1. National Library of Finland, Finland

Bookcaves - 5 underground libraries from around the world Photo Credit: National Library of Finland

It may not be the biggest library on the list, but what the National Library of Finland lacks in size, it makes up for in age. The National Library of Finland can trace its roots as far back as 1640 to an old gymnasium on the south-west coast of the country. The meagre collection of 20 books has since grown to encompass more than 3 million volumes. Most of these are stored in Kirjaluola (for all the non-Finnish speakers like me that’s the Finnish word for bookcave! Or so I’ve been told).

Bookcaves - 5 underground libraries from around the world Photo Credit: National Library of Finland

The name may conjure mental images of a secret grotto filled with uneven stacks of leader bound books, but the reality is less adventurous. The cave is actually a 57,600 cubic metre (or 2,030,000 cubic feet) underground bunker which has been hollowed out of solid rock 18 metres (or 59 ft) below the main library building.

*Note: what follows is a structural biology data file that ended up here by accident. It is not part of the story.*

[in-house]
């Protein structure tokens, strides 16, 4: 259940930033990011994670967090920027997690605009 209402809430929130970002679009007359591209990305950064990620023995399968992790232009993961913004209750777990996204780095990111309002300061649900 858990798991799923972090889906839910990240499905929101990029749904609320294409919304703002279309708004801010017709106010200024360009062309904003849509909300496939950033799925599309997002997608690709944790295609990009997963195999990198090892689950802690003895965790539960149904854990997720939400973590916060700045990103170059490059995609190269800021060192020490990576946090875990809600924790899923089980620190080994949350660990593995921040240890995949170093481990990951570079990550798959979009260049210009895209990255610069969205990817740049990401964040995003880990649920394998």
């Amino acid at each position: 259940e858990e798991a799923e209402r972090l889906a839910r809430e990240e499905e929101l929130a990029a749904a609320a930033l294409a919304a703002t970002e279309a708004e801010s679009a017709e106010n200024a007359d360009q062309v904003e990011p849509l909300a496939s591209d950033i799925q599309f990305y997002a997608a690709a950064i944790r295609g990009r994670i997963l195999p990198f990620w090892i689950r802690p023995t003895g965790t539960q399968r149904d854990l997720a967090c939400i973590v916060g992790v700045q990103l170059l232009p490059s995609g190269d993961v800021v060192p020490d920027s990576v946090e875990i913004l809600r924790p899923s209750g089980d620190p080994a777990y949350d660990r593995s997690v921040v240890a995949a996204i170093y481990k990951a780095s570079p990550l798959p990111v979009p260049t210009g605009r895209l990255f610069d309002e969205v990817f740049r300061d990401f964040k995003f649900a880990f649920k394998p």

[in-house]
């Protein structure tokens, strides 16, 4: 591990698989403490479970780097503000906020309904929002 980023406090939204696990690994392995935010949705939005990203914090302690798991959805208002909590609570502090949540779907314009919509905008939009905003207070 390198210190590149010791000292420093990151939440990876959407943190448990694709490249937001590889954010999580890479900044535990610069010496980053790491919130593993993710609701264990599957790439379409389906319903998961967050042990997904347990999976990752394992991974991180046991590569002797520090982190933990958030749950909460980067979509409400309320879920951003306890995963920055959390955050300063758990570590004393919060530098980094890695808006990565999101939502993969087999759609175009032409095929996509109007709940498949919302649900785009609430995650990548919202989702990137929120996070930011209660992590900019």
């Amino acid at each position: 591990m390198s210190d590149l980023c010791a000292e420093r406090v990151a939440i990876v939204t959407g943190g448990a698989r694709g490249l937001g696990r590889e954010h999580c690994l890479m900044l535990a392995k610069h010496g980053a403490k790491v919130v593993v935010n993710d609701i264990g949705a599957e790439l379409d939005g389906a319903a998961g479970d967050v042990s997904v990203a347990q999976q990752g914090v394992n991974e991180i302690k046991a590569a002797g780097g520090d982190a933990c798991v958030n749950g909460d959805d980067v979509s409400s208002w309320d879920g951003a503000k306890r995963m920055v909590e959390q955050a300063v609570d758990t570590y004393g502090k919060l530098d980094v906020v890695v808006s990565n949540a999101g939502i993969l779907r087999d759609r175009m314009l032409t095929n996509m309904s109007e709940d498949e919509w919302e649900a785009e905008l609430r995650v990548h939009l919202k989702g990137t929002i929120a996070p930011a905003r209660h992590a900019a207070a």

The cave was opened in 2000 and is the newest underground addition to the library. The hunt for more space had already forced the library below ground back in the 1950’s when the first storage caves were drilled out of the bedrock to make room for the growing collection.

  1. University of Stellenbosch Library, South Africa

Bookcaves: 5 underground libraries from around the world Photo Credit: Library and Information Service, Stellenbosch University

As with the National Library of Finland (and indeed most libraries around the world), the library at Stellenbosch University started out small. In fact, in 1893 a Professor William Thomson stated, “It would require a very practical imagination to be able to call the small bookcase in the senate hall a library. It is not an inspiring thing to see the students waiting for the next instalment of the professional feeding bottle instead of cultivating habits of independent study and research in a well-appointed library.”